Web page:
The government announced that since the 1970s, a Chinese on the moon for the first , lunar rocks back to Earth.

The National Aeronautics and Space Administration of China stated that Chang’e-5 “successfully landed” at the designated location after 11pm on Tuesday night (8:30pm Eastern Standard Time on Tuesday) after the power of its orbiter declined. It released images of barren scenes at the landing site, including places where the lander’s shadow can be seen.

The lander was launched from the tropical southern island of Hainan on 24. This is the latest initiative of China’s space program. The program put the first astronaut into orbit in 2003, a spacecraft entered Mars, and the ultimate goal is to make humans land on the moon.

The plan calls for the lander to spend about two days drilling the lunar and collecting 2 kilograms (4.4 pounds) of rock and debris. The sample will be lifted into orbit and transferred to the capsule for earth travel, and will land on the grasslands of Inner Mongolia in the middle of this month.

If successful, this will be the first time scientists have obtained fresh samples of lunar rocks since Soviet exploration in the 1970s. Given that the US government strictly restricts space cooperation with China, it is not clear that these samples will be provided to scientists in other countries, although it is not clear how many visits NASA will get.

Scientists hope to learn more about the moon from rocks and debris, including its precise age, and more about other objects in our solar system. Collecting samples, including asteroids, is the focus of increasing attention in many space programs, and China’s mastery of this technology once again makes it one of the leading countries operating in space.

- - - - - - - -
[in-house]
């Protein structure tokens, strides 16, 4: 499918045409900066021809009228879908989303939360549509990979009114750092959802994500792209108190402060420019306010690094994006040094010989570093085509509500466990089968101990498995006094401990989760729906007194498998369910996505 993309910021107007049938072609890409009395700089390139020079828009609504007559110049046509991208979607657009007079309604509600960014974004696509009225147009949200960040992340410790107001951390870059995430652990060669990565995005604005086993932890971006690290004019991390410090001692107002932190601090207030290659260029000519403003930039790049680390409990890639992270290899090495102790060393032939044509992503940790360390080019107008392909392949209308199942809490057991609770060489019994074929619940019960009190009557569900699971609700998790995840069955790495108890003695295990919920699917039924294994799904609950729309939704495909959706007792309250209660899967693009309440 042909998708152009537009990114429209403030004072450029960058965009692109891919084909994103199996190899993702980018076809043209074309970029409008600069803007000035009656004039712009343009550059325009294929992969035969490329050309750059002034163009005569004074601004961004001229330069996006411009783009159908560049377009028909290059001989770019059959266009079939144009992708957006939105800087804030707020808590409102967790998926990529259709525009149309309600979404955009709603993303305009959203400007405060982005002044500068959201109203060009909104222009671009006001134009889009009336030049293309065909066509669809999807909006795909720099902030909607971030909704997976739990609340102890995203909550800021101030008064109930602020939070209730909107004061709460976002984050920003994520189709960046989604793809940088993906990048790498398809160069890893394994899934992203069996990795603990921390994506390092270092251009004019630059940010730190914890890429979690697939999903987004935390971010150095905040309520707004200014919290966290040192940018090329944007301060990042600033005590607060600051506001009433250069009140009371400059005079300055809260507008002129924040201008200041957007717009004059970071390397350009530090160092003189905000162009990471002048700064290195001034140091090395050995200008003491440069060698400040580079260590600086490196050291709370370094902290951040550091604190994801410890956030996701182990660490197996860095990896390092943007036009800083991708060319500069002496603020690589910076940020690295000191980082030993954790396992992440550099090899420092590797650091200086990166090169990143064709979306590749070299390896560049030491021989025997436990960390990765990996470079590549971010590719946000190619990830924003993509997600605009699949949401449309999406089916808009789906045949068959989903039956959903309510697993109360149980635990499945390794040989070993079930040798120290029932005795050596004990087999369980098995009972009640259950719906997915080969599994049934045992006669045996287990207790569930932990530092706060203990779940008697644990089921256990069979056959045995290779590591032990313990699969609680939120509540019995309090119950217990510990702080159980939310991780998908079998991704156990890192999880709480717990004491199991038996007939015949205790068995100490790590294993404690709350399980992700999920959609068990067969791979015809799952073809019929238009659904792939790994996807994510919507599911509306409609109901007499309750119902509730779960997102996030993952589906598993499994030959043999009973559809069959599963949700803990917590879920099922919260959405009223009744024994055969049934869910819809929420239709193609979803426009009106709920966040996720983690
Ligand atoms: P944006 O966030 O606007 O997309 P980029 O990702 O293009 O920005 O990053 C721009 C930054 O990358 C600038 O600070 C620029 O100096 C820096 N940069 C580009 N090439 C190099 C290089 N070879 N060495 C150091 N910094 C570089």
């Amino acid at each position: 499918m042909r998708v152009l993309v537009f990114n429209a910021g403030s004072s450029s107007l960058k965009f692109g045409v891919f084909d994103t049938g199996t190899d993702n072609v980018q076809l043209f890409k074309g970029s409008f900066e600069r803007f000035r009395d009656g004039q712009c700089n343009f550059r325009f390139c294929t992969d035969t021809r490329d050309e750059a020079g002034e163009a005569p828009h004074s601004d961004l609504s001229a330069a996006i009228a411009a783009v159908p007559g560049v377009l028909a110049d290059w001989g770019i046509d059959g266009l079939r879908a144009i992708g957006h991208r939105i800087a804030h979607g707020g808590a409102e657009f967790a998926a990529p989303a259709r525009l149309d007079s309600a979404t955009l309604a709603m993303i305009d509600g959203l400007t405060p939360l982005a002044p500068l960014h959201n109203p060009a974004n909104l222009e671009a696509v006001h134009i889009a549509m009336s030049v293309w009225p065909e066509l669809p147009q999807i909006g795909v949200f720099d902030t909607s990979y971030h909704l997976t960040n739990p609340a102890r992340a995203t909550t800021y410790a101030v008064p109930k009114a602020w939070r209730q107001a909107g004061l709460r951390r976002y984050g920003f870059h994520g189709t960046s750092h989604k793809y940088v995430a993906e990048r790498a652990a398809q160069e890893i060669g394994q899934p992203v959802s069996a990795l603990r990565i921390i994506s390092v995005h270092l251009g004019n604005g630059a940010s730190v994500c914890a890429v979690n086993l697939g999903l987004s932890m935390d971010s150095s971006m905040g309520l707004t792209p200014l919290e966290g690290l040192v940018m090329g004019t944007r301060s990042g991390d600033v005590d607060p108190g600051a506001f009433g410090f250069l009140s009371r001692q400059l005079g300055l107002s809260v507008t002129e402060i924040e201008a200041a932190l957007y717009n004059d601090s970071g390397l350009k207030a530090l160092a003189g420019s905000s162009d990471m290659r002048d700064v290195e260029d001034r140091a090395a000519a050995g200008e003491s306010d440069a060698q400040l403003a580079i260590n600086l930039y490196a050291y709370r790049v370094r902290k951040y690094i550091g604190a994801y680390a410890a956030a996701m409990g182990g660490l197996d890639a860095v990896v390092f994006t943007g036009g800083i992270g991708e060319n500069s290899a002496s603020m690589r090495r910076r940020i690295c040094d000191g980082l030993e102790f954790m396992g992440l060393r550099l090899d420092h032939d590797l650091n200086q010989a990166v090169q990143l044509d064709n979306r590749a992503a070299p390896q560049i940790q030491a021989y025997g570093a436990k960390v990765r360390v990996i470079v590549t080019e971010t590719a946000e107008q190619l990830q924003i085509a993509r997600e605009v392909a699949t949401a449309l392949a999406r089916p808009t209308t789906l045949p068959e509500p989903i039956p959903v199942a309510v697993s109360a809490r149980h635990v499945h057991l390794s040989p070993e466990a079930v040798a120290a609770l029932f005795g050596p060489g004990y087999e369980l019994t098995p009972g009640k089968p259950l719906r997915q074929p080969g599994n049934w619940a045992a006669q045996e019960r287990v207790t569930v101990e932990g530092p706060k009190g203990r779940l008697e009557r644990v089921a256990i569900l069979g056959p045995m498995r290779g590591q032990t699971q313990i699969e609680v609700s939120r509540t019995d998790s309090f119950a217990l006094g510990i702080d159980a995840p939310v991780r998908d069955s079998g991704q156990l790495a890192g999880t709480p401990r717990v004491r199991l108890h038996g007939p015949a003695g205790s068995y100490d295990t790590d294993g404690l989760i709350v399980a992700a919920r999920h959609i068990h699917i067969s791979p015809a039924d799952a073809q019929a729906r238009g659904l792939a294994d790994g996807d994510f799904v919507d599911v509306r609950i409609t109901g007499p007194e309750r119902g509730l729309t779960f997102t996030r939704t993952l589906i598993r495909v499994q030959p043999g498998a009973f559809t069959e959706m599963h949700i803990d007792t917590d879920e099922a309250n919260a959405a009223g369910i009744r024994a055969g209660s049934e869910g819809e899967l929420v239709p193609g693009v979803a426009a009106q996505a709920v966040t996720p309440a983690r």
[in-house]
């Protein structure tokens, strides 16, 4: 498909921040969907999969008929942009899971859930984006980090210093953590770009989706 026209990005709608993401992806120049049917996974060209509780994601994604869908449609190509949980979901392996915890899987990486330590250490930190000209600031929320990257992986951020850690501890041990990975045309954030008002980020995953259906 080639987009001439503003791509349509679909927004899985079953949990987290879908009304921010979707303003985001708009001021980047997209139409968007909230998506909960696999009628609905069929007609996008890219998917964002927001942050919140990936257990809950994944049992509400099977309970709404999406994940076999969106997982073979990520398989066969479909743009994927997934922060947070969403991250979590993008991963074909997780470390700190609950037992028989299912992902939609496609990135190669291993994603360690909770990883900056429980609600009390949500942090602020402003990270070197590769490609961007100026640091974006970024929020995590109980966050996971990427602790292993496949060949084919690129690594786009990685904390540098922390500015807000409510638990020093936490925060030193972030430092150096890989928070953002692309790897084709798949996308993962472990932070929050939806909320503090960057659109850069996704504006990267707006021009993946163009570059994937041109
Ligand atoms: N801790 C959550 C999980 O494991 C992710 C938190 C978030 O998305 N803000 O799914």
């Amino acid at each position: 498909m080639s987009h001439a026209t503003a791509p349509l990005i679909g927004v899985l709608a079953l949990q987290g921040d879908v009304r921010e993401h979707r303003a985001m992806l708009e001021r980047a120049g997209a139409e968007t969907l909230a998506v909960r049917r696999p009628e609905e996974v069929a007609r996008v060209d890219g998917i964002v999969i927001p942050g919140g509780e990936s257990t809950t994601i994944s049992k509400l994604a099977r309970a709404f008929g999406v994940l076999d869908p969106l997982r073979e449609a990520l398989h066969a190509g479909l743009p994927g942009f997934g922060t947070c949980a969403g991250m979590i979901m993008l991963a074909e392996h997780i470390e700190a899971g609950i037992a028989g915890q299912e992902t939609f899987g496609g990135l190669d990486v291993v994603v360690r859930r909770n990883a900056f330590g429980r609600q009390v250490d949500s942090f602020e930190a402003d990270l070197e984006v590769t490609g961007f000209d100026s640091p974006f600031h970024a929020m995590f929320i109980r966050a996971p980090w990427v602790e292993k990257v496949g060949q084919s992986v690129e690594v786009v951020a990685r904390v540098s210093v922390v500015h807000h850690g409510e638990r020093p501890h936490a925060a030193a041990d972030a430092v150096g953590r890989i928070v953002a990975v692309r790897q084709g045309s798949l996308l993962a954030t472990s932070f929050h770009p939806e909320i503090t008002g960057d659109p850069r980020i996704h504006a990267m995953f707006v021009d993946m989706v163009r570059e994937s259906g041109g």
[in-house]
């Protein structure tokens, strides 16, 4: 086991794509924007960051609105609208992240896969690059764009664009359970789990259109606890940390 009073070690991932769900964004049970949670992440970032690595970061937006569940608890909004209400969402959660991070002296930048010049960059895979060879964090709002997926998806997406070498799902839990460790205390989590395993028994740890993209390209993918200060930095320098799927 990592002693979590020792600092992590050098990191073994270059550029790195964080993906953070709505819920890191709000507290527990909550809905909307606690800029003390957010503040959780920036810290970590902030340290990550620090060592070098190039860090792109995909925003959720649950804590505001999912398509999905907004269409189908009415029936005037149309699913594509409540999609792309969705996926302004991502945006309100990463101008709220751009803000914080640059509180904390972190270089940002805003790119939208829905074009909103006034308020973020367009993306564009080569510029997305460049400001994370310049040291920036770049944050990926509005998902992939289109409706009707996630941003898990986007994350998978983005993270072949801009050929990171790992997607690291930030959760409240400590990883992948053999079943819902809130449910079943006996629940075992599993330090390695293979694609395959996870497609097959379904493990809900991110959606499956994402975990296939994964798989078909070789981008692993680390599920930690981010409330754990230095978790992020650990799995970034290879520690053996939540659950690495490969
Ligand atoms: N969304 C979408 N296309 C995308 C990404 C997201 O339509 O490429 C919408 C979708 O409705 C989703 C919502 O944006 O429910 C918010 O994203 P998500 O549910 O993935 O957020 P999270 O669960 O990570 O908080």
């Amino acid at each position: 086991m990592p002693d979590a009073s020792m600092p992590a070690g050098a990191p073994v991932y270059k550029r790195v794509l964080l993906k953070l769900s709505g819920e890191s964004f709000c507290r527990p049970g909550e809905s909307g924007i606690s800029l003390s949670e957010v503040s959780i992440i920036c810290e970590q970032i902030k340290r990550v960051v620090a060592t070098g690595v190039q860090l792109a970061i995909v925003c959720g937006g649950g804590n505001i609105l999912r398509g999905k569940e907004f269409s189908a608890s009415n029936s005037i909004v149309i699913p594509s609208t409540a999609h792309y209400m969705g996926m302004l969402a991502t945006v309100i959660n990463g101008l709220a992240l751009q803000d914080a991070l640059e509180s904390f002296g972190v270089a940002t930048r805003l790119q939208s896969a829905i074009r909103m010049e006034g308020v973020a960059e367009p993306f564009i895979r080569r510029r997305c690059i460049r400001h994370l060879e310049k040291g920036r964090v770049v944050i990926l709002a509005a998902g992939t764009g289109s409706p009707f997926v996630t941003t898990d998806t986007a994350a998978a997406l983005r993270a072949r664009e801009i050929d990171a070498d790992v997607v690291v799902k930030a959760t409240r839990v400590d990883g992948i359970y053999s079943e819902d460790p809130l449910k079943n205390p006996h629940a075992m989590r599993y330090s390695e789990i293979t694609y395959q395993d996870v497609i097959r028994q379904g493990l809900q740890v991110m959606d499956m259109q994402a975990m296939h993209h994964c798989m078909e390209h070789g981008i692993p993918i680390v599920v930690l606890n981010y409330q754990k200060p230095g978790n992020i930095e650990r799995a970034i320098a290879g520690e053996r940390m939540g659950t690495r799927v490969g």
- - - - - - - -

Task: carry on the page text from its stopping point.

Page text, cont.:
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From 1969 to 1972, NASA’s Apollo space program brought back 842 pounds (382 kilograms) of lunar samples, some of which are still being analyzed and tested.

The Chang’e-5 flight is China’s third successful moon landing. Its predecessor, Chang’e-4, was the first probe to land on the far end of the moon. Chinese aerospace program officials said that they envision manned missions with robots in the future, including the possibility of establishing some kind of permanent space base for research. No timetable or other details were announced.

The latest flight includes cooperation with the European Space Agency, which is assisting in surveillance missions.

China’s space program is proceeding more cautiously than the US-Soviet space race in the 1960s, which was marked by death and launch failure.

In 2003, China became the third country after the Soviet Union and the United States to send astronauts into orbit on its own. It also launched a manned space station.

China and neighboring countries Japan and India have also joined the growing race to explore Mars. The “Tianjin 1” probe launched in July is passing through a red planet carrying a lander and a mobile station to search for water.


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